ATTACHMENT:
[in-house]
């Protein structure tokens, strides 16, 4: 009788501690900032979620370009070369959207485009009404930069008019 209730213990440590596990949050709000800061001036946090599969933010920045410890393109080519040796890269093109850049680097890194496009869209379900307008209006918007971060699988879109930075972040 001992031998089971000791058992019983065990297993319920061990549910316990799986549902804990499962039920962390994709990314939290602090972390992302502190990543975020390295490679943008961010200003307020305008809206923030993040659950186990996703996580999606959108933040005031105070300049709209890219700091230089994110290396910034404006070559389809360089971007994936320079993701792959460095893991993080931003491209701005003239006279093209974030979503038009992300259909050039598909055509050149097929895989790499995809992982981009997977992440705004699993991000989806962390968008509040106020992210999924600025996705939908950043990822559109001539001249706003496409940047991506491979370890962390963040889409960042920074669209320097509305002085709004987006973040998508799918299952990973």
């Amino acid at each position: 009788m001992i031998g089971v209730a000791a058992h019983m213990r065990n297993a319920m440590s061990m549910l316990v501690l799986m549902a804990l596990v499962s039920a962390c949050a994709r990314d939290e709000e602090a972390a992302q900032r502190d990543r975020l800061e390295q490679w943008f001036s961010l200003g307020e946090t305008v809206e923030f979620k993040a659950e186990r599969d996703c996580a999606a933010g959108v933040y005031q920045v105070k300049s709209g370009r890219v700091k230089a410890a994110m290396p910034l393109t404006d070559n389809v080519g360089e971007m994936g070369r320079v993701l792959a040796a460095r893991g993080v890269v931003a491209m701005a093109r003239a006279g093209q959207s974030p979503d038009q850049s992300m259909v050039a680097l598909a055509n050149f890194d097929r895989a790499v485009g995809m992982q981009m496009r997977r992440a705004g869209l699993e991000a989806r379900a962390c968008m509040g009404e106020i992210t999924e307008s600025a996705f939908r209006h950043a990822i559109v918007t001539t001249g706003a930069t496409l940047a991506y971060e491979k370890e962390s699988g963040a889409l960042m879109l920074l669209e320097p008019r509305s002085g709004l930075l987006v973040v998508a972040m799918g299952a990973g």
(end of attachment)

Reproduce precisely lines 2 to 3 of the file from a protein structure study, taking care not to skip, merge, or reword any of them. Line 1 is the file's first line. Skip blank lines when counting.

């Protein structure tokens, strides 16, 4: 009788501690900032979620370009070369959207485009009404930069008019 209730213990440590596990949050709000800061001036946090599969933010920045410890393109080519040796890269093109850049680097890194496009869209379900307008209006918007971060699988879109930075972040 001992031998089971000791058992019983065990297993319920061990549910316990799986549902804990499962039920962390994709990314939290602090972390992302502190990543975020390295490679943008961010200003307020305008809206923030993040659950186990996703996580999606959108933040005031105070300049709209890219700091230089994110290396910034404006070559389809360089971007994936320079993701792959460095893991993080931003491209701005003239006279093209974030979503038009992300259909050039598909055509050149097929895989790499995809992982981009997977992440705004699993991000989806962390968008509040106020992210999924600025996705939908950043990822559109001539001249706003496409940047991506491979370890962390963040889409960042920074669209320097509305002085709004987006973040998508799918299952990973």
């Amino acid at each position: 009788m001992i031998g089971v209730a000791a058992h019983m213990r065990n297993a319920m440590s061990m549910l316990v501690l799986m549902a804990l596990v499962s039920a962390c949050a994709r990314d939290e709000e602090a972390a992302q900032r502190d990543r975020l800061e390295q490679w943008f001036s961010l200003g307020e946090t305008v809206e923030f979620k993040a659950e186990r599969d996703c996580a999606a933010g959108v933040y005031q920045v105070k300049s709209g370009r890219v700091k230089a410890a994110m290396p910034l393109t404006d070559n389809v080519g360089e971007m994936g070369r320079v993701l792959a040796a460095r893991g993080v890269v931003a491209m701005a093109r003239a006279g093209q959207s974030p979503d038009q850049s992300m259909v050039a680097l598909a055509n050149f890194d097929r895989a790499v485009g995809m992982q981009m496009r997977r992440a705004g869209l699993e991000a989806r379900a962390c968008m509040g009404e106020i992210t999924e307008s600025a996705f939908r209006h950043a990822i559109v918007t001539t001249g706003a930069t496409l940047a991506y971060e491979k370890e962390s699988g963040a889409l960042m879109l920074l669209e320097p008019r509305s002085g709004l930075l987006v973040v998508a972040m799918g299952a990973g």